High Gear looks at the iON AirPro 3, an alternative to GoPro
February 25, 2014
In the world of action sports cameras it's rapidly become GoPro and the other guys.
But there's one other guy out there looking to put up a fight, even if it appears to be a David vs. Goliath matchup. That underdog status seems to be just fine with iON Worldwide CEO and founder Giovanni Tomaselli, because he believes strongly that his line of cameras delivers. From a marketing standpoint, iON has jumped into the game swinging, adding its name as title sponsor to a number of extreme-sports events, including Breckenridge's Dew Tour iON Mountain Championships. In the lead-up to the Winter Olympics in Sochi, iON also signed a number of big-time freestyle skiers and snowboarders, including freesking medalist Nick Goepper and four-time Olympic snowboarder Kelly Clark.
We've been product testing iON's latest camera, the AirPro 3 Wif-Fi, since the Dew Tour to see if it can hold up to the mountain lifestyle, and it's biggest competition — the GoPro Hero 3.
To put it simply, there's a lot we liked and a few things we didn't. Put to the test, it stacks up well against the competition, offering a lot of the same features and a few that may even give it a leg up, starting with the lower retail price.
What we liked
The Air Pro 3's strongest feature would have to be the waterproof case. Unlike the GoPro, there's no plastic shell. Its metal casing is already waterproof. (Note: We haven't had a chance to take it to whitewater yet, but it's been solid in snow.) Not having a case yields quick assess to functions and doesn't muffle the sound when used with the built-in microphone. The mic quality is excellent in certain situations, but limited in others (see dislikes). For optimal audio it also has a microphone jack under its Wi-Fi backing.
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The next big sell is the AirPro 3's wireless app functions — similar to the Hero's. iON's smartphone app lets you sync the camera to a mobile phone, allowing for direct viewing of recently shot video along with remote start and viewing functions from the phone it's linked to. The wireless feature also makes it possible to quickly share video in social media and connect to a laptop.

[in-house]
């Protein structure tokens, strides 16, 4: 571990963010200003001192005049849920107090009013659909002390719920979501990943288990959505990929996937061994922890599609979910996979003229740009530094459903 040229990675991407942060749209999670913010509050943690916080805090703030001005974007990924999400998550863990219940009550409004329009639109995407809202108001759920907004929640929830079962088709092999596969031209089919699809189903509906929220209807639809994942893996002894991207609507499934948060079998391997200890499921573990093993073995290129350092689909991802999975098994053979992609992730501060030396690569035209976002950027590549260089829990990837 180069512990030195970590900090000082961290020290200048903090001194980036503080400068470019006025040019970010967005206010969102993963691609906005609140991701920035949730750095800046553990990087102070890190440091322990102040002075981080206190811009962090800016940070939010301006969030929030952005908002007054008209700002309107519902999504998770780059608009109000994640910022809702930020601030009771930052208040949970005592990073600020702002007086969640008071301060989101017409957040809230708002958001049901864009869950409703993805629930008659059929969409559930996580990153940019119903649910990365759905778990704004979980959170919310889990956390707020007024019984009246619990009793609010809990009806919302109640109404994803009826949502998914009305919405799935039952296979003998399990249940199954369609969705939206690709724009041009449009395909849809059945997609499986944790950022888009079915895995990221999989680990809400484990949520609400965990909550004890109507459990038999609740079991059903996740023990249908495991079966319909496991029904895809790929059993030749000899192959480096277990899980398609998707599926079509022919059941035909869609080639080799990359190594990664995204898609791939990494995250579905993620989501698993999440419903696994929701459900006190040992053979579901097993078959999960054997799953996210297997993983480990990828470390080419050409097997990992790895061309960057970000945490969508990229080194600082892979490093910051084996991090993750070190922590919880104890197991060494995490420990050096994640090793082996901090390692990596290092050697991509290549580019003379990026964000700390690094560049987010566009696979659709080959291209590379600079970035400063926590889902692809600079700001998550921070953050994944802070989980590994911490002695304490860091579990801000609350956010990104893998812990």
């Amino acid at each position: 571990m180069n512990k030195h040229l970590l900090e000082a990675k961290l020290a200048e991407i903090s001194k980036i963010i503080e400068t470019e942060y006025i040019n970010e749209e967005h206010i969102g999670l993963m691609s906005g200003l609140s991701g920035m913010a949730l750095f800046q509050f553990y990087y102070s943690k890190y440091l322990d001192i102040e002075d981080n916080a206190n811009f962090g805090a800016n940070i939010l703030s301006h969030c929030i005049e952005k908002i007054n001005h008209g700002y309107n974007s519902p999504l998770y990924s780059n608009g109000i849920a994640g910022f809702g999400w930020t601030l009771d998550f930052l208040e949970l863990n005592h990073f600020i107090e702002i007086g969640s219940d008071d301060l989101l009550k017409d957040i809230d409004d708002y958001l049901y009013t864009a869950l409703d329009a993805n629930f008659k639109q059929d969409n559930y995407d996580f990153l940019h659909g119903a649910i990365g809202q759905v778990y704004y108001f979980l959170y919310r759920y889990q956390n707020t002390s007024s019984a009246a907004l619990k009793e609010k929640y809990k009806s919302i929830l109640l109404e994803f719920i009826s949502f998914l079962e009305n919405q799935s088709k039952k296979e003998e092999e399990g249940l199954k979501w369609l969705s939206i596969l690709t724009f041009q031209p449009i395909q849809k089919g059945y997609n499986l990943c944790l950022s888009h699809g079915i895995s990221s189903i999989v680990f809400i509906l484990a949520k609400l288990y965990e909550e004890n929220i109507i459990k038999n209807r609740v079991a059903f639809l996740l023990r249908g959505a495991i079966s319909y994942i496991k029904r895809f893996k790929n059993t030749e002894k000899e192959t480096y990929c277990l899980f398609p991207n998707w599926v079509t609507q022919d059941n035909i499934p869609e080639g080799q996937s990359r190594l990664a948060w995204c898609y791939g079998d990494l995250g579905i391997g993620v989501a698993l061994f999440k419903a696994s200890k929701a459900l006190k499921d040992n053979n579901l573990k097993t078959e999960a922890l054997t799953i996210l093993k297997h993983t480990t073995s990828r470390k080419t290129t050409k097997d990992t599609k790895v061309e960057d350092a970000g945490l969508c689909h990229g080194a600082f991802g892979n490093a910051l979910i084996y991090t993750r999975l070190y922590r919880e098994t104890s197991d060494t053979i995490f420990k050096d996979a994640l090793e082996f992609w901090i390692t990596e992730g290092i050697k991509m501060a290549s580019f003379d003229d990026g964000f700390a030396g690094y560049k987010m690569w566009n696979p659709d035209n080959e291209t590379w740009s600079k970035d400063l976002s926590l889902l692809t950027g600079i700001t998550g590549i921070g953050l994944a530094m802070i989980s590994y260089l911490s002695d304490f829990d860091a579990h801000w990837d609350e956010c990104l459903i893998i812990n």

It's one-click filming switch lets you turn the camera on and film in a single motion. Or, it can be turned without starting filming, using a separate power button. The camera's vibrating signal is a handy feature to indicate if it's filming or has stopped — especially convenient when it's mounted on a helmet.
An area where the AirPro 3 clearly surpasses its Hero counterpart is with mounting options. Unlike GoPro's company-specific mounts, the AirPro has a standard tripod thread, making it possible to use with any third-party camera mount.
As for video quality, it offers a wide range of HD options up to 1080p, with a customizable switch to alternate between two resolutions. Our managing editor thought it might exceed even GoPro. It also has 12 megapixel photo capabilities.
What we didn't like
While the AirPro is a well-rounded versatile camera, there are a few shortcomings, though they might not really matter to most of its potential users.
Chief among the flaws is the noise-reduction setting, intended to minimize wind or extraneous noise. When on, it muffles audio substantially with slight distortion. When off, the audio is excellent, but the internal microphone placement makes it highly susceptible to wind noise while skiing. Still, in trees without wind the audio was OK.
For someone looking to overlay music to accompany a video, this wouldn't be a factor. A user could also plug in an external mic, but the camera will no longer be fully waterproof while the backing is removed.
Battery power was strong — iON advertises a 2.5-hour shooting time — but the battery is not removable, should the user desire to operate it for longer lengths of time. There is also no indicator on the camera showing remaining battery life. Amount of charge can be determined when the camera is connected to a smart phone via Wi-Fi.
The last word
As a whole, the iON AirPro 3 is a neat little alternative to the GoPro Hero series. And with Tomaselli looking to constantly improve his camera's capabilities with new models, it's entirely possible that the company will gain ground on its largest competitor. With its lower asking price and its intended market being the more casual videographer, iON likely has plenty of customers to appeal to. It certainly offers a user-friendly feel with a quick learning curve.
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